Kel McGowan is Kelligrafie
I have to admit I wasn't initially as excited for Coco, as I am for The Incredibles 2. But I'd decided this year that I wanted to start watching more new films and usually Pixar is more often a hit than a miss, so it would probably be decent enough.
Where to begin.
There's the heart behind the story. It's not a complicated film. A boy wants to play music but his family has banned it from their house. A wife left abandoned by her husband, having raise their daughter alone. A spirit who wishes to cross over into the lands of the living to see his remaining relatives. It's not hard to see how they all link into one another but it's told with such passion that I cried. Twice. And I'm not in the habit of sobbing in public places.
It's asthetically a gorgeous film to behold. The use of colour is breathtaking, the scenery is wonderous. It's almost as if Corpse Bride met a rainbow (in Mexico) and this is the offspring.
The characters, while very obviously belonging to the Disney universe, manage to steer clear of looking like anything you've seen before from the house of the mouse. I've found that a lot of the newer CGI films from Disney have ended up with characters that are so stylised they're almost clones of one another.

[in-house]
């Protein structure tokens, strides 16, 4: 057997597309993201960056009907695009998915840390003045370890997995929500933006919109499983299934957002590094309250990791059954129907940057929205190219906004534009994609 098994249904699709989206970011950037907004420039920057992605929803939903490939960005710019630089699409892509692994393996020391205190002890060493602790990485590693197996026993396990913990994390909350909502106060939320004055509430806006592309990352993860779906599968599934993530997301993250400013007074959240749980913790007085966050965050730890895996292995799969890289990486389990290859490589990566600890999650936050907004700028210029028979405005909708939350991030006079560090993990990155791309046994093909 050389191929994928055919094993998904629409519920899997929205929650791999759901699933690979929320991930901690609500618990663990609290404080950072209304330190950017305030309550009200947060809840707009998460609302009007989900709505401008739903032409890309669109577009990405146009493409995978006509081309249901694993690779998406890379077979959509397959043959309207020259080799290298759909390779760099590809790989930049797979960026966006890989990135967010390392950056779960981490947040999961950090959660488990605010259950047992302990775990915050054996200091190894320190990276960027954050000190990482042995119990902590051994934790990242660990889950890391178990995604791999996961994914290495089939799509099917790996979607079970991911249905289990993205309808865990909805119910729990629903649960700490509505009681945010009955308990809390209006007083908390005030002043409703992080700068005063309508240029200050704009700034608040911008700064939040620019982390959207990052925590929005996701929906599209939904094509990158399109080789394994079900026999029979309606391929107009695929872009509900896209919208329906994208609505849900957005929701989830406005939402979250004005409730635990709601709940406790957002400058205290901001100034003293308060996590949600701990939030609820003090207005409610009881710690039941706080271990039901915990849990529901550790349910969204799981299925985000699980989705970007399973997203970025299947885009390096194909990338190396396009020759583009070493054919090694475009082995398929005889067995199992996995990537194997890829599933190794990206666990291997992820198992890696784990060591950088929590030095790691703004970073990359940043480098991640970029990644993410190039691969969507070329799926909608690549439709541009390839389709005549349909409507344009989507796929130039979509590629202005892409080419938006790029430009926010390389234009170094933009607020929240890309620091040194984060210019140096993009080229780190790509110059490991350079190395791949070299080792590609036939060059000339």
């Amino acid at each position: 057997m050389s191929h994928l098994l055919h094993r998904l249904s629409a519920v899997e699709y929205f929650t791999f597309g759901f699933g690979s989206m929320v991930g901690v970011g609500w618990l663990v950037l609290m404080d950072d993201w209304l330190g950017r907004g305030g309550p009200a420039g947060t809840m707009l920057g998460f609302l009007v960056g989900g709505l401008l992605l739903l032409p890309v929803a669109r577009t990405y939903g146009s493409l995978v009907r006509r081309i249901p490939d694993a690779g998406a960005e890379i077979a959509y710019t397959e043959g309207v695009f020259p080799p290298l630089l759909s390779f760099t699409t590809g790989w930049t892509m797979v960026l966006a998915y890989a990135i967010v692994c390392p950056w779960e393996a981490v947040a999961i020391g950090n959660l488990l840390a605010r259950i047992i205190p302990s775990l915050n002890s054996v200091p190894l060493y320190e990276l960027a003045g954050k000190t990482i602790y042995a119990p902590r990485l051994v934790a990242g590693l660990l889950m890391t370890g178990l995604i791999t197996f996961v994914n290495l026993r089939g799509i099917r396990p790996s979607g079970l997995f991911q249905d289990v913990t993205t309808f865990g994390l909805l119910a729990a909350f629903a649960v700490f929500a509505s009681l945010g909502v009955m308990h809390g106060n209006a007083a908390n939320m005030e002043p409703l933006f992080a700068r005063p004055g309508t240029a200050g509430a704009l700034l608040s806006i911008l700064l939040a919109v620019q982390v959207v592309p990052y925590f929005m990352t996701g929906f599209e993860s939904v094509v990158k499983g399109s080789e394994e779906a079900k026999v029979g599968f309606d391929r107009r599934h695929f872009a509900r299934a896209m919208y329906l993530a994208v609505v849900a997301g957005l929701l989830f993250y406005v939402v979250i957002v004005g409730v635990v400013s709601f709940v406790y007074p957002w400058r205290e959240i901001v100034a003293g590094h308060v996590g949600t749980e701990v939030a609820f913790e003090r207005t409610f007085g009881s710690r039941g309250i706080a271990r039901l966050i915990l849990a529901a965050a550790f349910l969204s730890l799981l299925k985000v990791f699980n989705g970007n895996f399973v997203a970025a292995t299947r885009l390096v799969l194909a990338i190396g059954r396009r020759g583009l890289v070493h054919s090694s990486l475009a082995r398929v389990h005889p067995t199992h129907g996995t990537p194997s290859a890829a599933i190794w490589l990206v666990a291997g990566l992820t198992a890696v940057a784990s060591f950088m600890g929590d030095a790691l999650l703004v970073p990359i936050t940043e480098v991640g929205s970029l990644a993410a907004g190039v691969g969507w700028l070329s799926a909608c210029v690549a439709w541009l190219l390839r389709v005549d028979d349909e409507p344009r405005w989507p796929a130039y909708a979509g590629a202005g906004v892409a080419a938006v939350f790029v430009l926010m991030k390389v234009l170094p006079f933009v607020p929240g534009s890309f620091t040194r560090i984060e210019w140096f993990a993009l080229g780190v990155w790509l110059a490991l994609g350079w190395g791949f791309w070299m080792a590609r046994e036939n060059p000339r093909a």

And yes, there have been serious debates about the true accuracy of the film in how it represents Mexico, Mexican people and traditions. That Disney and Pixar are just trying to make a quick buck by pretending to be inclusive.
I've never been to Mexico, nor do I know any Mexican people. My knowledge of their culture is very limited. I don't know if I can say whether the film is cultural appropriation, because it's not my culture up for debate. But what I will say is that Coco isn't an historical documentary, which some people seem inclined to forget.
I'm pretty sure Disney and Pixar could do better and expand their horizons further, but Coco for me was a step in the right direction. It's a really enjoyable film if you sit back and focus on the story.
File under: Coco, Disney, Pixar, Mexico, Día de los Muertos